Joined: Mar 09, 2010
Location: United Kingdom
|Posted: Fri Dec 20, 2013 1:46 pm Post subject:
SDIY EB Mods - possible?
Subject description: VCO and/or LFO mods
|Hello all, I posted about this over at Muffs but didn't get a single response, perhaps it was the wrong place for it, or perhaps it is just my essay problem....
I know this is a long post, but I think there will be some cool stuff at the end of it if I can get help, I will share all results and have already been keeping a good build diary for the project which should benefit anyone else
I am building Ray Wilsons Synth DIY Experimenter - I have populated the PCB's and I am working on the front panel. In the mean time I have also been messing around with some op-amp circuits on the breadboard and as a result, I think I can make some nice mods to the SDIY EB, but need some help and advice to make it work:
On the breadboard I was messing with a basic oscillator circuit using an integrator and comparator pair in a feedback loop, you can get a triangle or a square wave from the op-amp outputs. Looking at the schematics, I am pretty sure the VCOs and the LFOs on the SDIY EB use a similar integrator/comparator pair to this.
Ray Wilson did a webcast recently and he was discussing using the integrator/comparator set up, and he dropped the bombshell that you could use a small signal diode to couple the inverting input of the integrator to ground to get a ramp or saw wave (depending on the direction of the diode) - so of course I wanted to try this right away
I found on the breadboard that the diode didn't work at the inverting input of the integrator, but did work perfectly at the output of the comparator (before the feedback resistor that goes to the inverting input of the integrator). The only downside is the ramp or saw is double the duty cycle of the square or triangle, so is exactly an octave lower. However, it is very cool that with just a few components you can have 4 different wave shapes - you could mount two diodes to a switch to get the ramp and saw.
In work the other day I started wondering if it would be easy to do a hard sync with another oscillator using the integrator/comparator pair - at home I tried the idea out and it is!! Using a second breadboard pair, I capacitively coupled the output into the non-inverting input of the comparator on the first oscillator pair, and it works a treat!! You can even attenuate the sync output to get a morphing effect
The schematic below shows these ideas at work:
So - to the point, I am really hoping that I can add these ideas as mods to my SDIY EB project. I drew up the plans (see below) and tried them out today, but neither worked particularly well. The ramp/saw mod doesn't work at all, but by poking around I found that I could get a saw wave by connecting the comparator output to the inverting integrator output with a diode and a 20k resistor - but no ramp wave by reversing the diode. Something weird happens at low frequencies though; the square and triangle waves will normally stop oscillating when you turn the frequency down, the saw tooth at this point however starts going up in frequency again - weird!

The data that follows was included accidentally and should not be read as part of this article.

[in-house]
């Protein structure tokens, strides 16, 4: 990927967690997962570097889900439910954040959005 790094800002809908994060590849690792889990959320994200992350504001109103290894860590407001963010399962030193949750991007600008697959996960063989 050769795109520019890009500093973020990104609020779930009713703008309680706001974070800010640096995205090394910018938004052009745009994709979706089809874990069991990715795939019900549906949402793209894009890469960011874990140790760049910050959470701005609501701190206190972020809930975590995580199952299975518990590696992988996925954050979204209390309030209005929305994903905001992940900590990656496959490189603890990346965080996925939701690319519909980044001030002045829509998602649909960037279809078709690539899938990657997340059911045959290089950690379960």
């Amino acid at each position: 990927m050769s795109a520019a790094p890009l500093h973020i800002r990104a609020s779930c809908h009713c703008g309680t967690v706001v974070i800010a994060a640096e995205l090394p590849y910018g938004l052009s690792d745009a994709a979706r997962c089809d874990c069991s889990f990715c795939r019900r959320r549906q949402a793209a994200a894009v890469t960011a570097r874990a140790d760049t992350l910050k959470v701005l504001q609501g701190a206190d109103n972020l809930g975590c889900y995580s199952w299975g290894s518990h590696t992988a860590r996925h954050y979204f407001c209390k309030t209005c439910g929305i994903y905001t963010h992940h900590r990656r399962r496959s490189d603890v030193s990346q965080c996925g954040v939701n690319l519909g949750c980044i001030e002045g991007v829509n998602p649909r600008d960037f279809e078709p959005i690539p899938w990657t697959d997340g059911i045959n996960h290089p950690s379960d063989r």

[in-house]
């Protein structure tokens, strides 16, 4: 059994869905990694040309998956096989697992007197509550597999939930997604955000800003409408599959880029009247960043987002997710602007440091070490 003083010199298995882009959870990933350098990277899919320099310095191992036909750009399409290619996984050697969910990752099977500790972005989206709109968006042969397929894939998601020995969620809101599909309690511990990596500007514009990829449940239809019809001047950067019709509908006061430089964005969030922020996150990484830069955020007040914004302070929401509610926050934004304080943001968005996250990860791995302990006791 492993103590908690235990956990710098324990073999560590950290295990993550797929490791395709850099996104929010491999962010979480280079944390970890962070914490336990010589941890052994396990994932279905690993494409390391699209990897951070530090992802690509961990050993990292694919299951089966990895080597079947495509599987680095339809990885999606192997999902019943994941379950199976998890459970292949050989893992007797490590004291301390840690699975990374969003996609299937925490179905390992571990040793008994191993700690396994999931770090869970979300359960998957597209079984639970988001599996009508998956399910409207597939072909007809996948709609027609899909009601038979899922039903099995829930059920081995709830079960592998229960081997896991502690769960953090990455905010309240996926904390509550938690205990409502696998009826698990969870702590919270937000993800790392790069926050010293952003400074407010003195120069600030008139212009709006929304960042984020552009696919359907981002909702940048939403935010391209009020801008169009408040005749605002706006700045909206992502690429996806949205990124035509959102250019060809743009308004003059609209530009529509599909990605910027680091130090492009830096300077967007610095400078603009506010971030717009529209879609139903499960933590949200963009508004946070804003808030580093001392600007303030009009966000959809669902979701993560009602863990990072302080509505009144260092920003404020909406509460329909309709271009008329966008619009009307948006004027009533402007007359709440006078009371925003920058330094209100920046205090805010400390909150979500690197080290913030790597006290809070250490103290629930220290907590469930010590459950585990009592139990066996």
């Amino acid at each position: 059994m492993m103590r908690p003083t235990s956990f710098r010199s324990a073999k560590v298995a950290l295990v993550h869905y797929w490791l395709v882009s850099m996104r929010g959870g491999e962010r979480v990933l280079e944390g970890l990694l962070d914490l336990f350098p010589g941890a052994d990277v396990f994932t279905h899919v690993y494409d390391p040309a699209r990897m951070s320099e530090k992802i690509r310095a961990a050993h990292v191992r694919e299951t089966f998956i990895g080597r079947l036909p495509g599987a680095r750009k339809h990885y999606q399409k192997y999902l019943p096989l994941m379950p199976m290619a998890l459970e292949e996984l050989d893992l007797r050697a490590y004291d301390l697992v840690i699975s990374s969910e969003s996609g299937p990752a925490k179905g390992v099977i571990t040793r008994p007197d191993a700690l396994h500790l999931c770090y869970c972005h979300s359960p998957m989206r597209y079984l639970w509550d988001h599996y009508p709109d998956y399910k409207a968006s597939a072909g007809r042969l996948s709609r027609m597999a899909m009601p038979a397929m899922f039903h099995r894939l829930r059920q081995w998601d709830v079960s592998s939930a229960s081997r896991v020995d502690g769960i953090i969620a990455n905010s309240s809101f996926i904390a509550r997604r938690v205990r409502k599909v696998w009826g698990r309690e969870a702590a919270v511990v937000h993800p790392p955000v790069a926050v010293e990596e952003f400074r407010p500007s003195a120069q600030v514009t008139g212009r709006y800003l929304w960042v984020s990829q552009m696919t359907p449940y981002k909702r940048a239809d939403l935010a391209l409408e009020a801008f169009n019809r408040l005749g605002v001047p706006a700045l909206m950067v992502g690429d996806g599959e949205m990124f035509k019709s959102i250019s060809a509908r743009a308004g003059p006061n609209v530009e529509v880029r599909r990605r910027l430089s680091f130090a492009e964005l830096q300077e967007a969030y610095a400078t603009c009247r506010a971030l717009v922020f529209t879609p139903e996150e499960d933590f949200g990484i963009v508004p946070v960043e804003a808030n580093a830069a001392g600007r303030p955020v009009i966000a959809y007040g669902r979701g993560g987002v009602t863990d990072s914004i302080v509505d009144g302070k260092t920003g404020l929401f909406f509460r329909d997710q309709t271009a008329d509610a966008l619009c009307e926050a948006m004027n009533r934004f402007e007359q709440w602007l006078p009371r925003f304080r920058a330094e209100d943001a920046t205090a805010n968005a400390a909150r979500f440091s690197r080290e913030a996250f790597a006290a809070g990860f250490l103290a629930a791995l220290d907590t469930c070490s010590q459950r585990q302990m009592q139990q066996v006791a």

I haven't properly tested the sync yet because I have only properly wired one of the oscillators - the other side is oscillating however so I was able to try taking the triangle and square outputs and capacitively couple them with the non-inverting input of the comparator on the other side. This kinda works, but like the saw tooth, weird things happen with the frequency control - the frequency is high at either side of the pot and low(ish) in the middle. Why this is happening is completely boggling my mind!! hmmm..... I am going to wire up the other oscillator when I get back from Christmas with the folks, just because it is meant to run through another inverting buffer before the output gets patched elsewhere - this might make a difference
The are a couple of differences between the SDIY EB oscillators and the pair I built on the breadboard, but the key difference I am worried about is that the LM3900 in the SDIY schematic runs from a single supply (12V to GND) whereas my design works from a bipolar supply, 12V to -12V. I am wondering if this means that the ground bus is working in a different way in the two circuits, at least as far as the math is concerned? - I guess the transistor VCR could have something to do with it as well...
I can post more schematics if it helps - will need to scribble them down first! Well done for reading this far, I would massively appreciate any help - will post any further results I get in the mean time